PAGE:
№ 198/2011 from Jun 21, 2011
For this study, herbarium specimens of the leaf miner’s host plant horse-chestnut from several botanical institutions throughout Europe have been examined. Surprisingly, many horse-chestnut leaf miner larvae were found which were unintentionally pressed within the leaves of horse-chestnut. The oldest caterpillar was found in a herbarium specimen collected in 1879 in Greece, over a century before the genus Cameraria was suspected to exist in Europe. By genetic analysis of the caterpillar’s mitochondrial and nuclear DNA the scientists confirmed the identity of the horse-chestnut leaf miner. They could also compare genetic diversity among present populations of the moth and historic specimens from herbaria. This study demonstrates that herbaria are greatly underutilized in studies of insect-plant interactions, herbivore biodiversity, invasive species’ origins, and for documenting past distributions. Herbaria are a relevant source of information to solve modern day problems of invasive species including pests and diseases, and for looking at temporal changes in biodiversity.
Scientists had been long debating whether the moth was a possible introduction from Southeast Asia or an example of a recent host switch from sycamore or maple trees. The present study reveals that the horse-chestnut leaf miner is even more genetically diverse in the Balkans than previously reported. The herbarium samples uncovered previously unknown mitochondrial haplotypes and locally undocumented nuclear alleles. This surprising genetic diversity and the antiquity of the caterpillar specimens, found only on natural stands of horse-chestnut from the earliest botanical explorations of remote sites in central Greece and Albania, shows a Balkan origin for the moth, thus contradicting the introduction and host switch theories.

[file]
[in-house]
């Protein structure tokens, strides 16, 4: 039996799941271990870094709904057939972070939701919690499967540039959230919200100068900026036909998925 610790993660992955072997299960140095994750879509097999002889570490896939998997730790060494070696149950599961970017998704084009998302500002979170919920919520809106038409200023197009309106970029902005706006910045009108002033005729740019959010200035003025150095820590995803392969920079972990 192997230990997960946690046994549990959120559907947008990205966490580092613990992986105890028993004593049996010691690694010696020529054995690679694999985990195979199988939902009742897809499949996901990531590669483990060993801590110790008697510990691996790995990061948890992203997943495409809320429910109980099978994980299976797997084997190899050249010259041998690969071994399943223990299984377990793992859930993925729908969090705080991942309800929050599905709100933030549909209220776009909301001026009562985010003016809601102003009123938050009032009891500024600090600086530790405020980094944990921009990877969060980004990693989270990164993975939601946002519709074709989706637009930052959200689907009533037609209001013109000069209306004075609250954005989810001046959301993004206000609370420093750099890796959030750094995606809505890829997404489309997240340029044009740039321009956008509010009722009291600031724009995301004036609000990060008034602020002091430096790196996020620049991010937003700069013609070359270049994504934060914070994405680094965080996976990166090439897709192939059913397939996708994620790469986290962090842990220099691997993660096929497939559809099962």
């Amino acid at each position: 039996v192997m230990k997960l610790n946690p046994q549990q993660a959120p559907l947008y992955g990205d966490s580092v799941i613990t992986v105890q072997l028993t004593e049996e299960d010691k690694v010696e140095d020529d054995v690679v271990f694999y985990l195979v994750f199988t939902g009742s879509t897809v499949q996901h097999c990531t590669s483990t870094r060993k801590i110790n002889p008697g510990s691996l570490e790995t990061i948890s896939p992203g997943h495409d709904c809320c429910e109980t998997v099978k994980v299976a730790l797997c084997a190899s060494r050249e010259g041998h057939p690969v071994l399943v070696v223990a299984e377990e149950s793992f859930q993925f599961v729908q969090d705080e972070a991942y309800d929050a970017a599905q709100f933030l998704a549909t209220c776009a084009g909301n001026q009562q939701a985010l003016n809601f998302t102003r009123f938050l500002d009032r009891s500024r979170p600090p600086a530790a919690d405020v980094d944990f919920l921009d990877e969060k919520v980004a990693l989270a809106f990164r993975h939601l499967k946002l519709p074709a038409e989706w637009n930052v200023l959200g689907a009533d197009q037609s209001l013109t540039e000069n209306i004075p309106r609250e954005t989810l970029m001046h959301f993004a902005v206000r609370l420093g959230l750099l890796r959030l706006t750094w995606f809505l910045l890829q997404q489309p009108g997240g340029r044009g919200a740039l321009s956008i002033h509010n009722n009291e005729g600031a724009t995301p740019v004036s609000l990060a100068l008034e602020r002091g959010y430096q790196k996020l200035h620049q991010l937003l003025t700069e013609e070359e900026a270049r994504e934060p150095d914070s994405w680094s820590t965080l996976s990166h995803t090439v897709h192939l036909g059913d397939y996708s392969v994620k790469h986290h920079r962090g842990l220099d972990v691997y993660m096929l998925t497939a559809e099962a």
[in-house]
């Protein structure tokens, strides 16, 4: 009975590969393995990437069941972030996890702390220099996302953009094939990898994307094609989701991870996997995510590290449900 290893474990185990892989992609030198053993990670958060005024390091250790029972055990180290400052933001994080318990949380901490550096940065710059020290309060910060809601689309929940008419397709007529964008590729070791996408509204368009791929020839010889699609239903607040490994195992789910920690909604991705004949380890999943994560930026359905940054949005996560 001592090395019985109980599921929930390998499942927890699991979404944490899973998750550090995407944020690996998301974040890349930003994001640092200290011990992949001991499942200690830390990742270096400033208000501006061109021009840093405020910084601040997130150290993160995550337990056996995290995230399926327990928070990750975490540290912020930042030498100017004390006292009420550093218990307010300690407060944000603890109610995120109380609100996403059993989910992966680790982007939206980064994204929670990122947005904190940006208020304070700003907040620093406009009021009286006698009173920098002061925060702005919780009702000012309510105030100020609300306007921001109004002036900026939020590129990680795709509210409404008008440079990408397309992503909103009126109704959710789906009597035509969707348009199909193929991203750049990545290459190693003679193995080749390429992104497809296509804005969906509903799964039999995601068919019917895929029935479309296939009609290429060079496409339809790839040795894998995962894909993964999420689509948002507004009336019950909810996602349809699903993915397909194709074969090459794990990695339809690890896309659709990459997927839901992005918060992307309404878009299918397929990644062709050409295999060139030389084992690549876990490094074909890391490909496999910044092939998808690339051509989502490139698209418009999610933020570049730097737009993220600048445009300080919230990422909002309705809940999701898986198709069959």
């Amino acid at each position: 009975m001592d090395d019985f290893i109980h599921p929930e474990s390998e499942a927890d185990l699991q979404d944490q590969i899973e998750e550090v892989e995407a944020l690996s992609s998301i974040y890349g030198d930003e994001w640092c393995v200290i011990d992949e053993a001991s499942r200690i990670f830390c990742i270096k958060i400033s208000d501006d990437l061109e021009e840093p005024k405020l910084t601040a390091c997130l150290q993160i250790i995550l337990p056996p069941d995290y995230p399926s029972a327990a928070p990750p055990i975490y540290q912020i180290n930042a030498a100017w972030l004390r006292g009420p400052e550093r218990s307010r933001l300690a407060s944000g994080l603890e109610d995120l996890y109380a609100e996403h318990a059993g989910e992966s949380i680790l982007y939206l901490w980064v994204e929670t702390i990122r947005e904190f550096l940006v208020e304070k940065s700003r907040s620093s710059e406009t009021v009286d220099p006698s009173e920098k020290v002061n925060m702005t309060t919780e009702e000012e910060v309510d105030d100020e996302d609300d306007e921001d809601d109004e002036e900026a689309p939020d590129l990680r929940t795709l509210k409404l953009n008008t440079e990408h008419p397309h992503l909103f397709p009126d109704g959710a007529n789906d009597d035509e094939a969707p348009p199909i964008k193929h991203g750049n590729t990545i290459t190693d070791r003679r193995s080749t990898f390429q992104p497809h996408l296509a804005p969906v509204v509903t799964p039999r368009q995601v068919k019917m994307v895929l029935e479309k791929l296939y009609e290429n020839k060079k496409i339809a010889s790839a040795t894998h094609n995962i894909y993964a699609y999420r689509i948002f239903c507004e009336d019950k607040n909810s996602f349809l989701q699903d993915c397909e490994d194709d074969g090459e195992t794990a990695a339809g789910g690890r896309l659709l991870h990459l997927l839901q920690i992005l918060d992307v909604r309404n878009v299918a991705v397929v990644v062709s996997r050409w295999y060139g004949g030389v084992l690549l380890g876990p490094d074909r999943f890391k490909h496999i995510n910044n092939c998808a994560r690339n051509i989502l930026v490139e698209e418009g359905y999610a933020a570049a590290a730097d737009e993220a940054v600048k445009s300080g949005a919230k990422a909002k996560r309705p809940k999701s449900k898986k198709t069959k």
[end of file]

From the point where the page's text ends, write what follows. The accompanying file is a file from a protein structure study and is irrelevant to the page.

The study further reveals local outbreaks of the horse-chestnut leaf miner back to at least 1961, long before the species was first discovered. The team found that late development of roads in the Balkans probably accelerated the dissemination of leaf miner populations which were previously living in isolated populations in remote canyons. The leaf-mining moths are able to travel as stowaways in vehicles, increasing their mobility between natural and ornamental stands of horse-chestnut. The long time window offered by the new data from herbaria also indicates that the most invasive race of the moth, known as haplotype A, has been increasing in frequency, even within the Balkans.
The small but highly invasive horse-chestnut leaf-mining moth (Cameraria ohridella) was only discovered in 1984 from an outbreak on planted trees bordering Lake Ohrid in Macedonia. It was described in 1986, as a genus new to Europe and managed to invade almost all Europe since 1989. Its larvae are leaf miners on the white flowering horse-chestnut (Aesculus hippocastanum), causing significant damage to their summer foliage. The area of origin of horse-chestnut is the Balkans (Albania, Greece, and Macedonia). Since the 17th century, the trees have been cultivated in parks, gardens and streets throughout Europe for their ornamental foliage and flowers.
Lees, D. C., Lack, H. W., Rougerie, R., Hernandez-Lopez, A., Raus, T., Avtzis, N., Augustin, S. and Lopez-Vaamonde, C. 2011. Tracking origins of invasive herbivores through herbaria and archival DNA: the case of the horse-chestnut leaf miner. Frontiers in Ecology and the Environment
doi:10.1890/100098 (available via http://dx.doi.org)
doi:10.1890/100098 – zum Artikel (Full text available via http://dx.doi.org)
www.bgbm.org/bgbm/pr/Archiv/pressimages/press_images.HTM#Miniermotte – for press photos
http://eolspecies.lifedesks.org/pages/8675 – about the horse-chestnut leaf miner